Steve Mistler reports on the status of a new bill, requiring the labeling of GMO products, making its way through the Main State Legislature. The emphasis at the end of the post is mine. The fact that the FDA would “assume” the products are safe until proven otherwise and that the industry can dictate the terms of independent testing further highlights the disproportionate influence these industries have on the government.
The Senate voted 35-0 Wednesday to pass an amended version of the bill, L.D. 718, mirroring a similarly overwhelming vote in the House the day before. Supporters of the bill, including the Maine Organic Farmers & Gardeners Association, hope Gov. Paul LePage will support a compromise provision that triggers the labeling requirement once five contiguous states, including Maine, adopt labeling laws. The governor has not taken a position on the bill, but even if it becomes law, the labeling requirement will hinge on whether a bill is approved in New Hampshire, the only state with which Maine shares a border. A GMO (genetically modified organism)-labeling bill has been submitted to the New Hampshire Legislature. The public hearing was more than five hours long, according to N.H. state Rep. Tara Sad, D-Walpole, chairwoman of the Environment and Agriculture Committee, which is working on the proposal. Like Maine, the labeling bill in New Hampshire is the product of a growing and well-organized organic food movement that is determined to take on the biotech industry and Monsanto, the agribusiness and biotech industry giant, following an unsuccessful effort to do so in Congress. Monsanto has threatened to sue states that pass similar labeling laws, one reason lawmakers in several states are passing labeling legislation that depends on other states doing the same. The state compacts could help defray costs of a lawsuit. Rep. Lance Harvell, R-Farmington, said Tuesday that the compact creates a higher hurdle for the labeling law and makes passage of L.D. 718 somewhat symbolic until other states join Maine. “It also sends a message to Monsanto and the biotech industry,” said Harvell, adding that the industry was reeling from legislation that has appeared in at least 18 other statehouses this year. Proponents of the Maine bill, including the Maine Organic Farmers & Gardeners Association, said it is up to states to take on industry to ensure that it discloses whether food is bioengineered — meaning its DNA has been spliced with that of an unrelated plant, animal, bacterium or virus — because Congress has failed to enact federal legislation. Opponents, including the Maine State Chamber of Commerce, the Maine Farm Bureau and the Grocery Manufacturers Association, say the bill would unfairly stigmatize genetically modified foods despite a dearth of research suggesting such products are less nutritious than those conventionally grown. Advocates of new regulations say scientific evidence is emerging that genetically modified foods can increase health risks and food allergies. They say federal regulators have left testing up to the industry that is producing and profiting from genetically modified products. Supporters of labeling argue that independent testing of genetically modified foods hasn’t happened because industry patents prohibit it. The federal Food and Drug Administration regulates genetically modified foods but does not approve them. The agency assumes that the foods are safe until confronted with evidence that they’re not.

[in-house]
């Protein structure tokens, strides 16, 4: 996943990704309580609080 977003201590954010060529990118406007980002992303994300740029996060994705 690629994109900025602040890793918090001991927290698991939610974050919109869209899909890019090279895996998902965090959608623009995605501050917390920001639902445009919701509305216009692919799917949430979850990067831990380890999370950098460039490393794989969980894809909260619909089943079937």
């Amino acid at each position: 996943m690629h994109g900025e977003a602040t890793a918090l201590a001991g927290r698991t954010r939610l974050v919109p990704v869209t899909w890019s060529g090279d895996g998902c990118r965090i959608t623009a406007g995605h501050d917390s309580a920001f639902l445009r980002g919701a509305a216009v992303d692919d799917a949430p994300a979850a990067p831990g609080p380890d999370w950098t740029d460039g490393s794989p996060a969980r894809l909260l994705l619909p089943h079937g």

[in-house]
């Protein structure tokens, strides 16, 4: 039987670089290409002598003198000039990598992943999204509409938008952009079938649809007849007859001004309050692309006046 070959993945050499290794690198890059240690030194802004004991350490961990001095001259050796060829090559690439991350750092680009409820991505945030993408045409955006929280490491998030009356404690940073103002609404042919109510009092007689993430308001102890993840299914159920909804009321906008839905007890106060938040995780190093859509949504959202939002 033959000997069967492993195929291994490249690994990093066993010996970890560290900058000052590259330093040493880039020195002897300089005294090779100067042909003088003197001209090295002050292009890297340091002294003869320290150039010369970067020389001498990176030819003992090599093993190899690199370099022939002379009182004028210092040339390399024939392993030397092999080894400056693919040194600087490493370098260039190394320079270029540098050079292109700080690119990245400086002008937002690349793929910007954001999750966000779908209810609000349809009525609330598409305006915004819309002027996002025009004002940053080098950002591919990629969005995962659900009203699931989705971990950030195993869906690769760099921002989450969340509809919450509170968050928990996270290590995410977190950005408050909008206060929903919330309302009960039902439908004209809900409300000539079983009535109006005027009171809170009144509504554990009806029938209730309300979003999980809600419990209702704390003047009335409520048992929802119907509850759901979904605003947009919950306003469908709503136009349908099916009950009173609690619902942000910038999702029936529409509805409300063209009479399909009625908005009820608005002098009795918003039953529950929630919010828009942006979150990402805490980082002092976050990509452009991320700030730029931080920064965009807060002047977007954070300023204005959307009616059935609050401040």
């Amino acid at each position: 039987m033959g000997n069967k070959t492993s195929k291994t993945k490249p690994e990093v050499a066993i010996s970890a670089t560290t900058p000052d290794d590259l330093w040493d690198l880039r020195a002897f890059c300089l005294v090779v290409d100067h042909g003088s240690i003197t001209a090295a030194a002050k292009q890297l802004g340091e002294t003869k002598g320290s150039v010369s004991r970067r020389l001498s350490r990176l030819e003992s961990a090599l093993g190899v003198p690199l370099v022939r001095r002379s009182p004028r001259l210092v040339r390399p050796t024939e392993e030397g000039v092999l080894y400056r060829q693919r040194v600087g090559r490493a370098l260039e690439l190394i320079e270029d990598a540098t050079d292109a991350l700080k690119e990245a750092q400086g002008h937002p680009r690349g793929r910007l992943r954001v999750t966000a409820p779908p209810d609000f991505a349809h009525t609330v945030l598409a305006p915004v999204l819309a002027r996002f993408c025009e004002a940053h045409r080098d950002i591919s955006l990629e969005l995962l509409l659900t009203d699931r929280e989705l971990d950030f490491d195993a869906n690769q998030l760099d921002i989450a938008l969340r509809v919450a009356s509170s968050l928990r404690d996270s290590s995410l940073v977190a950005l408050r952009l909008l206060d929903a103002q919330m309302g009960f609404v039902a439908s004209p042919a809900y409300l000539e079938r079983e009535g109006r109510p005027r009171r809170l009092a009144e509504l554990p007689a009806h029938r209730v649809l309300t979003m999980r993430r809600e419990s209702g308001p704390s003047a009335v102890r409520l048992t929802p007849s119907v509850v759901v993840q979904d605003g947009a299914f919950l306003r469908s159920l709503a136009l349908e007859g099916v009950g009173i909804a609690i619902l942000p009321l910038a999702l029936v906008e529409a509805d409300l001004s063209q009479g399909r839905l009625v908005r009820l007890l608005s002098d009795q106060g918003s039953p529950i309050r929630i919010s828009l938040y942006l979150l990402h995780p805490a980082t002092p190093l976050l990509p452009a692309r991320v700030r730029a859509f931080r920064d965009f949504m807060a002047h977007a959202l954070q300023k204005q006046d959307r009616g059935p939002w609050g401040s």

His entire article here.